EU demands answers over Apple's latest Epic Games twist — Bloc seeks explanation after Cupertino terminates Fortnite maker's developer account

Apple Logo behind a waterfall
(Image credit: Future)

The EU has waded into the latest falling out between Epic Games and Apple, after Apple terminated Epic’s developer account for iOS, preventing the company from developing an Epic Games Store marketplace for iPhone. 

On Wednesday, Epic Games released a scathing press release revealing that Apple had terminated its developer account in what Epic called a “serious violation of the DMA.” Correspondence published by the company reveals Epic Games was denied a consultation with Apple over the Digital Markets Act changes added to iPhone in iOS 17.4. An email from Apple's Phil Schiller to Epic CEO Tim Sweeney revealed the company had deep reservations about Epic’s trustworthiness, noting it had previously intentionally broken its agreements with Apple “to make a point and for financial gain.” Schiller also cited Sweeney’s outspoken public criticism of Apple’s compliance with the DMA, which Sweeney described as "hot garbage".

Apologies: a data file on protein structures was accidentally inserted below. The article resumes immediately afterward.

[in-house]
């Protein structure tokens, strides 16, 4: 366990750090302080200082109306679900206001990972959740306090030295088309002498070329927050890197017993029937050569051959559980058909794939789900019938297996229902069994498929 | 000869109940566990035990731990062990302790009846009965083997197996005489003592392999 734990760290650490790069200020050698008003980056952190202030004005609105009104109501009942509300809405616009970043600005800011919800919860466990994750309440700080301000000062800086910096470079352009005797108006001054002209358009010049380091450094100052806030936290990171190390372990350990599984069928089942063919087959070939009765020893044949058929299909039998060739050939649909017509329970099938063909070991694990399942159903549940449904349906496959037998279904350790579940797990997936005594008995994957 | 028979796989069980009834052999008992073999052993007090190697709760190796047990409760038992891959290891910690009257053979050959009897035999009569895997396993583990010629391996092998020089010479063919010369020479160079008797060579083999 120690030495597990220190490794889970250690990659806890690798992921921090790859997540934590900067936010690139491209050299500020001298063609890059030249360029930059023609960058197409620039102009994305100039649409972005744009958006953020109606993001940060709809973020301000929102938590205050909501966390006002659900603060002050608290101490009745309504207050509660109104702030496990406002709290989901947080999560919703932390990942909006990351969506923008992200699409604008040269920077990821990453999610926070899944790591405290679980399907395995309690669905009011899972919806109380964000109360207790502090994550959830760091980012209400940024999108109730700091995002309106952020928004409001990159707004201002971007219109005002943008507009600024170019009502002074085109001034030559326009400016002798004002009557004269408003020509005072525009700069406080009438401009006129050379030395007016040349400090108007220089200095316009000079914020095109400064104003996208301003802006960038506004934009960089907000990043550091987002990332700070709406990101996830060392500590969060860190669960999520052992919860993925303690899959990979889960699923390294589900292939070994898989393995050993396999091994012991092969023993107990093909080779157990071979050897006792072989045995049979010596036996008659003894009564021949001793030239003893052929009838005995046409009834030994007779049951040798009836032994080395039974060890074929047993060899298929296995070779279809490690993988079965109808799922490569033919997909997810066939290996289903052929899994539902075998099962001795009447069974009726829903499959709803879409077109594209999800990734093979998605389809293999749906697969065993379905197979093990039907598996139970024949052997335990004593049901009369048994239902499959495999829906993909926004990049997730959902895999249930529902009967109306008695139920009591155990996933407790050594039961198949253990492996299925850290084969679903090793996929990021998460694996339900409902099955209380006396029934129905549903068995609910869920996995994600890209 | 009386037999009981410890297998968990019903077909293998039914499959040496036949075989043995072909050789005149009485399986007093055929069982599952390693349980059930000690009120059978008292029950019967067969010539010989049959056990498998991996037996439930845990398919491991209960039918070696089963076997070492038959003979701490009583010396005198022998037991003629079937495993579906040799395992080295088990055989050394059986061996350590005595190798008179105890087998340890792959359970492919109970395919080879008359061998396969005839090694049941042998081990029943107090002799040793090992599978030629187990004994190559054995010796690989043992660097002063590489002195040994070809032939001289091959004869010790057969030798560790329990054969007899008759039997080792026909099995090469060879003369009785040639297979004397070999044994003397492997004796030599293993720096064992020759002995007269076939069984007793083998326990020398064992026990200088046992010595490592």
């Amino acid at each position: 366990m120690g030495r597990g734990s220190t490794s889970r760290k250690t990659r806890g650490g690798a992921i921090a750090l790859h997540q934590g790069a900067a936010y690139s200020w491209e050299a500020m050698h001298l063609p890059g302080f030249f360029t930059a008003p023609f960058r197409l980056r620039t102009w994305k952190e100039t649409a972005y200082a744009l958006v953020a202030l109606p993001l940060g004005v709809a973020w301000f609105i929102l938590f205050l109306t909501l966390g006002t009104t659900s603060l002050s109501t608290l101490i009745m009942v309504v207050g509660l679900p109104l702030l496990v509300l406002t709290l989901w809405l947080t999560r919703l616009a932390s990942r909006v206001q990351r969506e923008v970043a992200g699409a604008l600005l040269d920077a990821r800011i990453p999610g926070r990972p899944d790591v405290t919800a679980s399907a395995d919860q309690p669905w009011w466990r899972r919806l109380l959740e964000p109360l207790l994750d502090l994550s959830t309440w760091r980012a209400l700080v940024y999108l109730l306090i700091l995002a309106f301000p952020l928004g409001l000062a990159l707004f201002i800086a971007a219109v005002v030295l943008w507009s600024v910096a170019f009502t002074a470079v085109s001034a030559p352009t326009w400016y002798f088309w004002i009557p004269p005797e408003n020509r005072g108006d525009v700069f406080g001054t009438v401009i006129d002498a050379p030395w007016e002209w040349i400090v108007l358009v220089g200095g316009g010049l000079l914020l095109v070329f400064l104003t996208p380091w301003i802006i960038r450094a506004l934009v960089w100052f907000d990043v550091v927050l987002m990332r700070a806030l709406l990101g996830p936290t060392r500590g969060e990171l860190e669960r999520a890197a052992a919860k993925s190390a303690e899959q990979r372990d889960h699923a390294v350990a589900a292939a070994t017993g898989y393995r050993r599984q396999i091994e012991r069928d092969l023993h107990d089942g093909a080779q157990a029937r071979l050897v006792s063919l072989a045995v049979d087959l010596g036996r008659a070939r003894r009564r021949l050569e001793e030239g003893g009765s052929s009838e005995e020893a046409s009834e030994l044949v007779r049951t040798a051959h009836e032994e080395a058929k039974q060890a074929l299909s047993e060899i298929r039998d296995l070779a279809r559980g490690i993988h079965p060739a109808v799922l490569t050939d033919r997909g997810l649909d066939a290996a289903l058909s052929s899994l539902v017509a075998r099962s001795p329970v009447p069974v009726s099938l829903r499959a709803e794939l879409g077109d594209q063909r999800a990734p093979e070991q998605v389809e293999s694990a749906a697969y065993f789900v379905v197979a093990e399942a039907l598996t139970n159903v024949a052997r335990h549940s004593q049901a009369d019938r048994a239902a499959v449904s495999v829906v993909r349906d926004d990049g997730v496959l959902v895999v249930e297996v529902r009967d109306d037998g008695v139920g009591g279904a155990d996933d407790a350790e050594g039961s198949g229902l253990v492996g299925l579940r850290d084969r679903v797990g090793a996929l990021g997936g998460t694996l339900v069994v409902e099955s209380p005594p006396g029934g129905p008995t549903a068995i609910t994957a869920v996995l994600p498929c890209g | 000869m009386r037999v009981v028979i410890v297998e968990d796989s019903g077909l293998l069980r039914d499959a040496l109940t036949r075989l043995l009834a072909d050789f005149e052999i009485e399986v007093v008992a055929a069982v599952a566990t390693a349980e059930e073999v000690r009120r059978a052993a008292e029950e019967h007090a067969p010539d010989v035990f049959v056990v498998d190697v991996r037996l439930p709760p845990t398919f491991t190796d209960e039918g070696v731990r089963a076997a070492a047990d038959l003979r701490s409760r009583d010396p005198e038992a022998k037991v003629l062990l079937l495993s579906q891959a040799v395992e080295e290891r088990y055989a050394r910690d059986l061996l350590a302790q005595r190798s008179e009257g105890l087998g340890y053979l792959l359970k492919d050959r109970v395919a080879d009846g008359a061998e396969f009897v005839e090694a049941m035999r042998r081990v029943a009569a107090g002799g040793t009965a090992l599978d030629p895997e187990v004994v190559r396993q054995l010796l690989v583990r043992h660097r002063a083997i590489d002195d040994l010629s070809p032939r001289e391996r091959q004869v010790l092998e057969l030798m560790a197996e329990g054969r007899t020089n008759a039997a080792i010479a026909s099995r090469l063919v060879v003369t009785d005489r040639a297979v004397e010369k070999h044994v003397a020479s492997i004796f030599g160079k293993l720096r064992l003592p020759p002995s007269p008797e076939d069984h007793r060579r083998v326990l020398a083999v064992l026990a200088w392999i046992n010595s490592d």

Now, the EU says it has requested an explanation from Apple as to why Epic Games Sweden’s developer account was terminated, a move Apple says it had every right to make. 

Battle Royale 

As reported by Reuters, the European Commission has confirmed “We have requested further explanations on this from Apple under the DMA (Digital Markets Act)” and is “also evaluating whether Apple's actions raise doubts on their compliance with the DSA (Digital Services Act) and the P2B (Platform to Business Regulation), given the links between the developer programme membership and the App store as designated VLOP (very large online platform)."